Britain wants an orderly exit from the European Union but the legal default is still to leave on March 29 unless an alternative solution is put in place, Prime Minister Theresa May’s de-facto deputy said on Friday. “I hope still we can leave as soon as possible in an orderly fashion but that depends upon parliamentary approval both in principle of a withdrawal agreement but also then the implementing legislation that has to follow before lawfully we can ratify that treaty,” David Lidington told BBC radio. “By the end of March we have to have an alternative in place, not just a resolution of the House of Commons, a preference, but a solution in place that enables us to have an extension so there isn’t crash out on March 29.”
THERESA MAY secured a Brexit victory on Thursday after MPs backed her plan to delay the UK’s departure from the EU but just hours later Brussels appeared to pour cold water on the Prime Minister’s win as the bloc warned any extension would have to be approved by all of the EU27 nations. The Prime Minister dodged a string of Remainer attempts to seize control of Brexit, including a bid to force a second referendum. In dramatic scenes, Mrs May’s motion to extend Article 50 was passed by 412 votes to 202, a majority of 210.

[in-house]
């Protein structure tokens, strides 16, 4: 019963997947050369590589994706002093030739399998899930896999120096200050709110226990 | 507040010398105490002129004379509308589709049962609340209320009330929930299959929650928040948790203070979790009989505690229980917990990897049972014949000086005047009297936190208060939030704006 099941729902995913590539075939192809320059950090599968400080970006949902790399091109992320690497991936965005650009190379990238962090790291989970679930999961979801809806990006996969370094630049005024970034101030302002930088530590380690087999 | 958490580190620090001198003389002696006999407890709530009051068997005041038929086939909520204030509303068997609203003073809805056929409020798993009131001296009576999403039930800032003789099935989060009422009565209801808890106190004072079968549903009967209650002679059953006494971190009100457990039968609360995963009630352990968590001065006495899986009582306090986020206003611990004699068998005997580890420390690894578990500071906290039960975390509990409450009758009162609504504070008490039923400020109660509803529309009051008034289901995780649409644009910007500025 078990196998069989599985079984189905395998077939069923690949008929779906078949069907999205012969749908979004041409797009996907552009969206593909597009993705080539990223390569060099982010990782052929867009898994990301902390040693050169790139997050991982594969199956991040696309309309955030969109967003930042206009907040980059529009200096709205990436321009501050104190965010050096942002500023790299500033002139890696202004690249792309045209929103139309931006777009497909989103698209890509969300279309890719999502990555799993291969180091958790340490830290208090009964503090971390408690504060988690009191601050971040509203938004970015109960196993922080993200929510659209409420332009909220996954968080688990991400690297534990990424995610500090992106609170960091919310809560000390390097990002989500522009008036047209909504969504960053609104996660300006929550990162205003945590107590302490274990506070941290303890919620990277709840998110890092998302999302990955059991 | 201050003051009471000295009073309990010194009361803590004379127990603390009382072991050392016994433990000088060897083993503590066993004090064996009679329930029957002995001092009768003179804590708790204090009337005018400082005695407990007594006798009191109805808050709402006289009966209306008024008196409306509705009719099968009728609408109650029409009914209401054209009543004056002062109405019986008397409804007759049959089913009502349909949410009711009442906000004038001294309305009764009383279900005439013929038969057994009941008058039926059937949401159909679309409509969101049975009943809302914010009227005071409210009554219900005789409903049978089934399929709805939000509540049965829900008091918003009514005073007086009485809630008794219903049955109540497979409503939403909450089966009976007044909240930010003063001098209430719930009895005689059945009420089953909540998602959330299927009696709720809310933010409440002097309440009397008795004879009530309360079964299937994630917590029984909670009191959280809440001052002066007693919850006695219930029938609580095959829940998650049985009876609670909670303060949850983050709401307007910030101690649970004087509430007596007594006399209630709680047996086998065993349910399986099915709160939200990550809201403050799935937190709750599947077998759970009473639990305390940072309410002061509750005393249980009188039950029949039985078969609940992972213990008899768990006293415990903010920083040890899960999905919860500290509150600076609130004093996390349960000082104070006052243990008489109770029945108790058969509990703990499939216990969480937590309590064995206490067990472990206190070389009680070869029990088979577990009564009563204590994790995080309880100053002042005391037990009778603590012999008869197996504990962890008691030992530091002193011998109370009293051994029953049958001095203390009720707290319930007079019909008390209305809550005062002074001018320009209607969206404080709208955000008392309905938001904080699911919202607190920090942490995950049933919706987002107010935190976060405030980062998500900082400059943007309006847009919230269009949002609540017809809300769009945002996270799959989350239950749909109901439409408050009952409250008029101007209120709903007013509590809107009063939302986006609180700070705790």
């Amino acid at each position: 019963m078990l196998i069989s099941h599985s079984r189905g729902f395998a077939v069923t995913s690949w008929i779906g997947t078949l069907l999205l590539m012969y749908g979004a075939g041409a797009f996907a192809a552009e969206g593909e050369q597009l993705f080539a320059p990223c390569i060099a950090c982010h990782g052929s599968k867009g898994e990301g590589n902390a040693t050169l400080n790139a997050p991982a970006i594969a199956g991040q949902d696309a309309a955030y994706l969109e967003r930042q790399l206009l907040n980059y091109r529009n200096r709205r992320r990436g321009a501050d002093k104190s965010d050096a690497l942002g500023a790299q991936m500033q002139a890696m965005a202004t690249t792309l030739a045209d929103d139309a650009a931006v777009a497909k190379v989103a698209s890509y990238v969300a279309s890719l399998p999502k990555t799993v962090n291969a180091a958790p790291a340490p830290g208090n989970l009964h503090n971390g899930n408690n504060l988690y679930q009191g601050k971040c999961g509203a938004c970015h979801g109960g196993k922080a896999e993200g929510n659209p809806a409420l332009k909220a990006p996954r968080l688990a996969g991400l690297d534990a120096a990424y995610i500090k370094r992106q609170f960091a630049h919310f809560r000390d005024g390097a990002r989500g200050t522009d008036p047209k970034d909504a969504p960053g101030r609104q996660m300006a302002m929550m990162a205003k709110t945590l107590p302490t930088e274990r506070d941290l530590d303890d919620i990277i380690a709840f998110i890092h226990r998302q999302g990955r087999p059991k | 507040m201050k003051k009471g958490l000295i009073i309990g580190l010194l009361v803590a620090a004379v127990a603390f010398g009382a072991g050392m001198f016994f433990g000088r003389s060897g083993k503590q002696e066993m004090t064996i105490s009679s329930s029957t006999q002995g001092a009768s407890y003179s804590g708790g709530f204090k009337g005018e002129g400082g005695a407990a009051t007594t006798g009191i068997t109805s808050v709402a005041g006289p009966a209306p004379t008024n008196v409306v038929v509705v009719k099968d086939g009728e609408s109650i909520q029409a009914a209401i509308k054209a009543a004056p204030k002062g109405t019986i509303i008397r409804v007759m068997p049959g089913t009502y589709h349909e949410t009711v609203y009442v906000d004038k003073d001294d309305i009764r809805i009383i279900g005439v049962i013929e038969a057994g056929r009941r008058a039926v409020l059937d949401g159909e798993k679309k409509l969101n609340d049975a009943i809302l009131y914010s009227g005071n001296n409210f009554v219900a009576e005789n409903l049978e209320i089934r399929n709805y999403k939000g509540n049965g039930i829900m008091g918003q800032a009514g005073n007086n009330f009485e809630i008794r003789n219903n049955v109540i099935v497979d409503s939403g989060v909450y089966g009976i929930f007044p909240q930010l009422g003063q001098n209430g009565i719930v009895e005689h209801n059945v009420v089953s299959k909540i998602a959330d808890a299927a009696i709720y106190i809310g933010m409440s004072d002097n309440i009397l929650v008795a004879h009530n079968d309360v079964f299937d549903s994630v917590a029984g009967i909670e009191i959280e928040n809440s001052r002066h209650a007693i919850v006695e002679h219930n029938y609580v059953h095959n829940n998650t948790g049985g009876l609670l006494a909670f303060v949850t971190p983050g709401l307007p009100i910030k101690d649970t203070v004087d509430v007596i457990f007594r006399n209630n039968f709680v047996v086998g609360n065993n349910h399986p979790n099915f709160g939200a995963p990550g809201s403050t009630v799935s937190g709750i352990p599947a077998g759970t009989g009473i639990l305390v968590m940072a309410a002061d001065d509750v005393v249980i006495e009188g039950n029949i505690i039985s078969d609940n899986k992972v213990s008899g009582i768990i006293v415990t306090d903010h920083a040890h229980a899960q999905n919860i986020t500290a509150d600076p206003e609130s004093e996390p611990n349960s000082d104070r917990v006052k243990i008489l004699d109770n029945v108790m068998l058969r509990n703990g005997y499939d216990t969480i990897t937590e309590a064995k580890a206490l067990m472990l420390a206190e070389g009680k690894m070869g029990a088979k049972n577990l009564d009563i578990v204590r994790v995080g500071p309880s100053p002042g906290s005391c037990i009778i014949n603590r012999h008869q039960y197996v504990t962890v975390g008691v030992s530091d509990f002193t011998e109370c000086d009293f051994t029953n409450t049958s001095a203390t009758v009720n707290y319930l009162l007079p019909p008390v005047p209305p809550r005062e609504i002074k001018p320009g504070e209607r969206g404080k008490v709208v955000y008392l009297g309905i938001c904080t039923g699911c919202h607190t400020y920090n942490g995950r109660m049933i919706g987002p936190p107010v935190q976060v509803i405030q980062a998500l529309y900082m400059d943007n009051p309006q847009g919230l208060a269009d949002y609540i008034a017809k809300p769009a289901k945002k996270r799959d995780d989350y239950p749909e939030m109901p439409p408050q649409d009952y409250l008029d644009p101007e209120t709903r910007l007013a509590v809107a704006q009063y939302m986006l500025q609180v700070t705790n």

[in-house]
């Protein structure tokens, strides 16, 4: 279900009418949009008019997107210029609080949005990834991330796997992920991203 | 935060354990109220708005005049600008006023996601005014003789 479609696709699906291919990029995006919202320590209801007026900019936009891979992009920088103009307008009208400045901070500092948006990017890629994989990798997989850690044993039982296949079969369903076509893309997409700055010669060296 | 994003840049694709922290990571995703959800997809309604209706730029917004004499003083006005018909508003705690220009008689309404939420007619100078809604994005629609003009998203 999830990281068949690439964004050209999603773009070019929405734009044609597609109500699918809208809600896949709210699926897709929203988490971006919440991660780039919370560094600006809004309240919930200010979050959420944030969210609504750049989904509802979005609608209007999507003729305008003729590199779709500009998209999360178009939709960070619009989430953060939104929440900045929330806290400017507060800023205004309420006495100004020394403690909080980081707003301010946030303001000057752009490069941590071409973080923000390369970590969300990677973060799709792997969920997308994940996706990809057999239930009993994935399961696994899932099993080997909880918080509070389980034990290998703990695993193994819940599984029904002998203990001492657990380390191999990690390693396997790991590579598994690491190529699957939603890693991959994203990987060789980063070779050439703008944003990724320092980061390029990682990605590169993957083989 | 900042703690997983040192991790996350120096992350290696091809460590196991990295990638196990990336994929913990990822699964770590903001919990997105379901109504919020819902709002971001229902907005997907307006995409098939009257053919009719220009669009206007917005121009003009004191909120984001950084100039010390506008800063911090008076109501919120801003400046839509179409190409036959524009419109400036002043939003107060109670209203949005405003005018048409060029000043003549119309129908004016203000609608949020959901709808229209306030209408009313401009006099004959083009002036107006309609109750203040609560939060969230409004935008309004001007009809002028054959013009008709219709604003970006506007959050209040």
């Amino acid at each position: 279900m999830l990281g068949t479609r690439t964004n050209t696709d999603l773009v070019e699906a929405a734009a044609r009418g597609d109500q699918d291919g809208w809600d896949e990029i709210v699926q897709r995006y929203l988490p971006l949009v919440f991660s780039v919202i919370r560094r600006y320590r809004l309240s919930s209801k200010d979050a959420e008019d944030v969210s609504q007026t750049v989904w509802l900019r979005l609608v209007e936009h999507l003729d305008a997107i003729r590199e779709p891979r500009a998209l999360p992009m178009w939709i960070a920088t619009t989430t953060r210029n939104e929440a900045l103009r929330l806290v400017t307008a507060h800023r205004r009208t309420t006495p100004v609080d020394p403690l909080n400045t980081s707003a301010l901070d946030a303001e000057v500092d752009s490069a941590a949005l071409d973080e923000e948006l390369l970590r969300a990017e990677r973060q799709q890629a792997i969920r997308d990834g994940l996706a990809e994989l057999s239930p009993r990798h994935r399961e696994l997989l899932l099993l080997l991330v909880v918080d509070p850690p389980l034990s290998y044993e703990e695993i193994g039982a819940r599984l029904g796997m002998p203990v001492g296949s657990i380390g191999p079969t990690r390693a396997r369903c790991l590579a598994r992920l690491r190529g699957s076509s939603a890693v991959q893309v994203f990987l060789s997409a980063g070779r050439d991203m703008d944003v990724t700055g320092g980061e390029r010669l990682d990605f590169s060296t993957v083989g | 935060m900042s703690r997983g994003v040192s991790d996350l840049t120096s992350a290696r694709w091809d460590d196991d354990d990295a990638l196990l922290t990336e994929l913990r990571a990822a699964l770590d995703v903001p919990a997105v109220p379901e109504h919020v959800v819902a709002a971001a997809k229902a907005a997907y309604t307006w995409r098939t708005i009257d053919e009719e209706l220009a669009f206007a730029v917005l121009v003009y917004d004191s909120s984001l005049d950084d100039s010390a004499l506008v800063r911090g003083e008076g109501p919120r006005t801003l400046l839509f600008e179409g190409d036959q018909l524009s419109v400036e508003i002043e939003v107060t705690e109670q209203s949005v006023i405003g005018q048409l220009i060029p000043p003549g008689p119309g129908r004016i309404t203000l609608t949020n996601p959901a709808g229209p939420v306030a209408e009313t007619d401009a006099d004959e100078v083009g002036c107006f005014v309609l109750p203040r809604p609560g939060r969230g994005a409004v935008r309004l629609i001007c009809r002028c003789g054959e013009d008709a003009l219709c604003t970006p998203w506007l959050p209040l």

MPs have voted to delay Brexit beyond the scheduled date of March 29 amid dramatic scenes in the House of Commons. Parliamentarians backed putting off the UK’s departure date from the European Union by 412 to 202 on Thursday. An extension is not guaranteed automatically, as any such move needs the unanimous approval of all 27 EU states. If an extension is granted, the UK will not be leaving the EU on March 29. Only a refusal by the leaders of the 27 remaining EU states to grant an extension, at a Brussels summit next week, could now preserve March 29 as Brexit day.
The UK may no longer leave the EU on March 29 after MPs backed Theresa May’s plan to delay Brexit by 412 votes to 202 on Thursday – a majority of 210. The Prime Minister will now seek an Article 50 extension to June 30 if MPs back her deal by March 20 in order to allow Parliament time to pass the necessary legislation to prepare for leaving the EU. However, if MPs have not agreed Mrs May’s deal by March 20, it will be “highly likely” that the European Council, due to meet on March 21, will require a “clear purpose” before agreeing a longer extension.